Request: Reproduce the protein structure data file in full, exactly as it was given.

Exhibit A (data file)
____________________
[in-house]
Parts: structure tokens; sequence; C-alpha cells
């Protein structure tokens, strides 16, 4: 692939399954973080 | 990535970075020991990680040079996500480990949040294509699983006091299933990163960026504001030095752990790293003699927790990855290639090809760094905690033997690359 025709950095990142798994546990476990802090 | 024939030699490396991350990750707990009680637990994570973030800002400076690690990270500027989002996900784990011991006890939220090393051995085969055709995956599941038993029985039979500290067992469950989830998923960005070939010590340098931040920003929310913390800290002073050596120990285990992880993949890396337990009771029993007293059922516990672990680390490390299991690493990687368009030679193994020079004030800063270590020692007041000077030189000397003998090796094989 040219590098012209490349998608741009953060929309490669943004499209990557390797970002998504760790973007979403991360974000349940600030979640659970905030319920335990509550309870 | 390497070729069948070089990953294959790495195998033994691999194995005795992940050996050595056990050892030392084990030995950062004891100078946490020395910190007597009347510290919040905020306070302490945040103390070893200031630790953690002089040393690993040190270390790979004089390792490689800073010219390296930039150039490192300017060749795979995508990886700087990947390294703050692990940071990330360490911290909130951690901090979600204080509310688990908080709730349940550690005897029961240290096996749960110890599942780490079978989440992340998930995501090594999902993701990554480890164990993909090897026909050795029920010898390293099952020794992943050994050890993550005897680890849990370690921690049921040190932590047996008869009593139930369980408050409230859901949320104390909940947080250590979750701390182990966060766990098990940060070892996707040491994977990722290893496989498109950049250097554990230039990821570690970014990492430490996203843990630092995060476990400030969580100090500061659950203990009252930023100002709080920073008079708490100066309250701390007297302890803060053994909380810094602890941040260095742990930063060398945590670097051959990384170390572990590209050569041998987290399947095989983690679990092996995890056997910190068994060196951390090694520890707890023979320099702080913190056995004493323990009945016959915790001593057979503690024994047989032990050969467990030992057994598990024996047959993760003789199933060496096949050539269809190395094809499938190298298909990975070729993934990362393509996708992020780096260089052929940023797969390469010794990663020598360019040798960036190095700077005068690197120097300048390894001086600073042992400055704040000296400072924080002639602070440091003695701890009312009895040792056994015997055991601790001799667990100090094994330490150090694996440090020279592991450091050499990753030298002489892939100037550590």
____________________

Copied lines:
[in-house]
Parts: structure tokens; sequence; C-alpha cells
């Protein structure tokens, strides 16, 4: 692939399954973080 | 990535970075020991990680040079996500480990949040294509699983006091299933990163960026504001030095752990790293003699927790990855290639090809760094905690033997690359 025709950095990142798994546990476990802090 | 024939030699490396991350990750707990009680637990994570973030800002400076690690990270500027989002996900784990011991006890939220090393051995085969055709995956599941038993029985039979500290067992469950989830998923960005070939010590340098931040920003929310913390800290002073050596120990285990992880993949890396337990009771029993007293059922516990672990680390490390299991690493990687368009030679193994020079004030800063270590020692007041000077030189000397003998090796094989 040219590098012209490349998608741009953060929309490669943004499209990557390797970002998504760790973007979403991360974000349940600030979640659970905030319920335990509550309870 | 390497070729069948070089990953294959790495195998033994691999194995005795992940050996050595056990050892030392084990030995950062004891100078946490020395910190007597009347510290919040905020306070302490945040103390070893200031630790953690002089040393690993040190270390790979004089390792490689800073010219390296930039150039490192300017060749795979995508990886700087990947390294703050692990940071990330360490911290909130951690901090979600204080509310688990908080709730349940550690005897029961240290096996749960110890599942780490079978989440992340998930995501090594999902993701990554480890164990993909090897026909050795029920010898390293099952020794992943050994050890993550005897680890849990370690921690049921040190932590047996008869009593139930369980408050409230859901949320104390909940947080250590979750701390182990966060766990098990940060070892996707040491994977990722290893496989498109950049250097554990230039990821570690970014990492430490996203843990630092995060476990400030969580100090500061659950203990009252930023100002709080920073008079708490100066309250701390007297302890803060053994909380810094602890941040260095742990930063060398945590670097051959990384170390572990590209050569041998987290399947095989983690679990092996995890056997910190068994060196951390090694520890707890023979320099702080913190056995004493323990009945016959915790001593057979503690024994047989032990050969467990030992057994598990024996047959993760003789199933060496096949050539269809190395094809499938190298298909990975070729993934990362393509996708992020780096260089052929940023797969390469010794990663020598360019040798960036190095700077005068690197120097300048390894001086600073042992400055704040000296400072924080002639602070440091003695701890009312009895040792056994015997055991601790001799667990100090094994330490150090694996440090020279592991450091050499990753030298002489892939100037550590």